Most Middle East markets fell yesterday as retreating global stocks and weaker oil prices sapped sentiment, but Dubai and Oman bucked the trend to set milestone closing highs.
Dubai’s benchmark rose 1.8 percent to hit a new six-month closing high - its eighth straight rise. Trading volumes topped 1 billion shares for the third time this week and only the fourth occasion since July 1, 2008.
Oman rose 0.6 percent to 5,719 points, its highest close since December 22.
US and Asian stocks fell before Gulf markets opened, dragged lower by disappointing US employment data. A weak dollar helped oil recoup its early losses to climb above $67 a barrel, but below Tuesday’s seven-month high of $69.05.
Speaking about Dubai, Rami Sidani, Schroders Middle East head of investment said: “There has been a strong inflow of international funds, and foreign trading as a percentage of the market is close to the level of before the crisis.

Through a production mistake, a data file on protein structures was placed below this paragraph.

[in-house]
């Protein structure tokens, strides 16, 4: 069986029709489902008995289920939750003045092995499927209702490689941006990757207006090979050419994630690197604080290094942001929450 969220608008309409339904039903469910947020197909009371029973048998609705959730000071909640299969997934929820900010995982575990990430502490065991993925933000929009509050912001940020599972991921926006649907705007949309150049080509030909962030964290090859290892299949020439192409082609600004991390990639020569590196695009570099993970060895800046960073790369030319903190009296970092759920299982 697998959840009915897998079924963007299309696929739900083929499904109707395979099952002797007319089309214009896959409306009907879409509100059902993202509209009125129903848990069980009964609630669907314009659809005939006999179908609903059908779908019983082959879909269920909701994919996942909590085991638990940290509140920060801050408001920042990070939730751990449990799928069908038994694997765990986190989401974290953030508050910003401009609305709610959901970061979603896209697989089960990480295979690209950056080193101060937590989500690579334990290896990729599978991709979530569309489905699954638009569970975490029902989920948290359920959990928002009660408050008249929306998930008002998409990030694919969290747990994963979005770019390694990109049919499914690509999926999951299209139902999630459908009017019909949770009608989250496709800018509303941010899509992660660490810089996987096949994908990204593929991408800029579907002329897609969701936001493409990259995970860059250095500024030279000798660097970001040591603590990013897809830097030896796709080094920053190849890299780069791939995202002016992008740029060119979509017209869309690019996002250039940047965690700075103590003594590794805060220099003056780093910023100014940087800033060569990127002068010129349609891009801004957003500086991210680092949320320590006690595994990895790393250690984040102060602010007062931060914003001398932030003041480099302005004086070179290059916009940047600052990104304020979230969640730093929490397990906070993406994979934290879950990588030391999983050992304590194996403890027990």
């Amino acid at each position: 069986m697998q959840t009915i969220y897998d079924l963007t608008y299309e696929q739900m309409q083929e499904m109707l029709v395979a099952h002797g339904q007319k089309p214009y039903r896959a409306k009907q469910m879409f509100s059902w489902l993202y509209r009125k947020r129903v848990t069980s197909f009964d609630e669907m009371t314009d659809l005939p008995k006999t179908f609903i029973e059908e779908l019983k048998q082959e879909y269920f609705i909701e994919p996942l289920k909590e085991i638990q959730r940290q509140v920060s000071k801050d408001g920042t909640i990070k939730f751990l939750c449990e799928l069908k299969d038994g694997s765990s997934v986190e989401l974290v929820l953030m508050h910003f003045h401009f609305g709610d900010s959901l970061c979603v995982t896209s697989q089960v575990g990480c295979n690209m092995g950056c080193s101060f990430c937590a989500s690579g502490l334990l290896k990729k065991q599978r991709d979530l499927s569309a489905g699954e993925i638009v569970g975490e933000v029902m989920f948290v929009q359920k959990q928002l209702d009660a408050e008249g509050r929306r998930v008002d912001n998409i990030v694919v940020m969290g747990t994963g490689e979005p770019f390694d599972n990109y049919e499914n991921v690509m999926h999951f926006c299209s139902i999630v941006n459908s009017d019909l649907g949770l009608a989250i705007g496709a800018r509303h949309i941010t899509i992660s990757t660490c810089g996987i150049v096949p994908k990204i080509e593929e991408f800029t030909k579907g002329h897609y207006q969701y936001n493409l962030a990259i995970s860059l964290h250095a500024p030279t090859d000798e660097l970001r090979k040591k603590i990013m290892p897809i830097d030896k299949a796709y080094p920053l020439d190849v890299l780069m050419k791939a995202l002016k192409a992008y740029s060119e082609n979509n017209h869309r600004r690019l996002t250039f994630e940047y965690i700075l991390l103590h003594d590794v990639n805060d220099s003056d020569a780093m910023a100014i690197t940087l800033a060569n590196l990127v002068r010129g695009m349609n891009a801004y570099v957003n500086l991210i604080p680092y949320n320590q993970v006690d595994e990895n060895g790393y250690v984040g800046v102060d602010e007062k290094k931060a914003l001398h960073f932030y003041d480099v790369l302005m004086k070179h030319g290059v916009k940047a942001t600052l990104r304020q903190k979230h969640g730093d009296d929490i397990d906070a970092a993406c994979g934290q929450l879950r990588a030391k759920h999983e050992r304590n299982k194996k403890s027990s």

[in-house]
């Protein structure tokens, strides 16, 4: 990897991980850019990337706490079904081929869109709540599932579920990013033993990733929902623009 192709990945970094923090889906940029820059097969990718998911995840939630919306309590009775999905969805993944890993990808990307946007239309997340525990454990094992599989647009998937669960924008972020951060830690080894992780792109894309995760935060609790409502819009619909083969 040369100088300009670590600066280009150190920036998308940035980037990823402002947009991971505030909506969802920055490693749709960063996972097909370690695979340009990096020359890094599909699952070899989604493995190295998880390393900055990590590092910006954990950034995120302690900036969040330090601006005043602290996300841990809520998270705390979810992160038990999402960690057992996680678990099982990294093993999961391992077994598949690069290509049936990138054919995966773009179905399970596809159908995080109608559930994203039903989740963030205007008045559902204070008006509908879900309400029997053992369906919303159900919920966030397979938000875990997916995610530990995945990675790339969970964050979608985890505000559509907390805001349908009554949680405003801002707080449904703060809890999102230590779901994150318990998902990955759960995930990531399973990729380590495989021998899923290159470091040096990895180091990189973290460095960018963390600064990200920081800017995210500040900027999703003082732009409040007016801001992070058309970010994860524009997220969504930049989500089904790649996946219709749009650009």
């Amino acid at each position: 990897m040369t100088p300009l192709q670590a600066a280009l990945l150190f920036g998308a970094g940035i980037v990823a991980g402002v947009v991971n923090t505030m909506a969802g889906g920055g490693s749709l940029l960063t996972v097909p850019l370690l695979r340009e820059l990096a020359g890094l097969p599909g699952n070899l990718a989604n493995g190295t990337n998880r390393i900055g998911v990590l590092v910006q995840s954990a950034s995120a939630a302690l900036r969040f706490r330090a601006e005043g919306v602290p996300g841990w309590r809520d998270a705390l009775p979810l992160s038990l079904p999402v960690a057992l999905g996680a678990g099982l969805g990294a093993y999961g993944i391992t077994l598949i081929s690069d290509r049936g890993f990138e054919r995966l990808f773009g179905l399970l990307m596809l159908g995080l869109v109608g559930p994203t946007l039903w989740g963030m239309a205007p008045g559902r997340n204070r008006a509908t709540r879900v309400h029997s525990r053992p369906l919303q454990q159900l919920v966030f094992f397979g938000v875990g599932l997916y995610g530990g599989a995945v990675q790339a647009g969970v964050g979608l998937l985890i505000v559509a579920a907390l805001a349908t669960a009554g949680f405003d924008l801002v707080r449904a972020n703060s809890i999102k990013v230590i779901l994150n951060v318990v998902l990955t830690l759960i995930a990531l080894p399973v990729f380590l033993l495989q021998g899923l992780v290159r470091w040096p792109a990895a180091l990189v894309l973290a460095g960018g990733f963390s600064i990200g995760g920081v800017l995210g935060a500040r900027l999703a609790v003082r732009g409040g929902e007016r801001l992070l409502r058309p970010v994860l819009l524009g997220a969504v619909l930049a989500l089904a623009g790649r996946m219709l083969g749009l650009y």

“Large local institutions have been sitting on a lot of cash and have now been encouraged to come back in.”
Property developer Deyaar was the most active stock, accounting for more than a sixth of all index trading, and it jumped 11.3 percent after saying it would hand over four projects in June.
Dubai Financial Market extended its gains to 43 percent since May 25 as investors expect rising trading volumes to translate into bigger profits. Credit Suisse raised its outlook on the stock to ‘outperform’ and almost doubled the price target to Dh2.2. It closed at Dh1.96.
“We are seeing major re-pricing in Dubai after it fell to exaggerated levels,” said Sidani. “This is mostly led by an improvement in risk appetite (among) ... domestic and international investors.”
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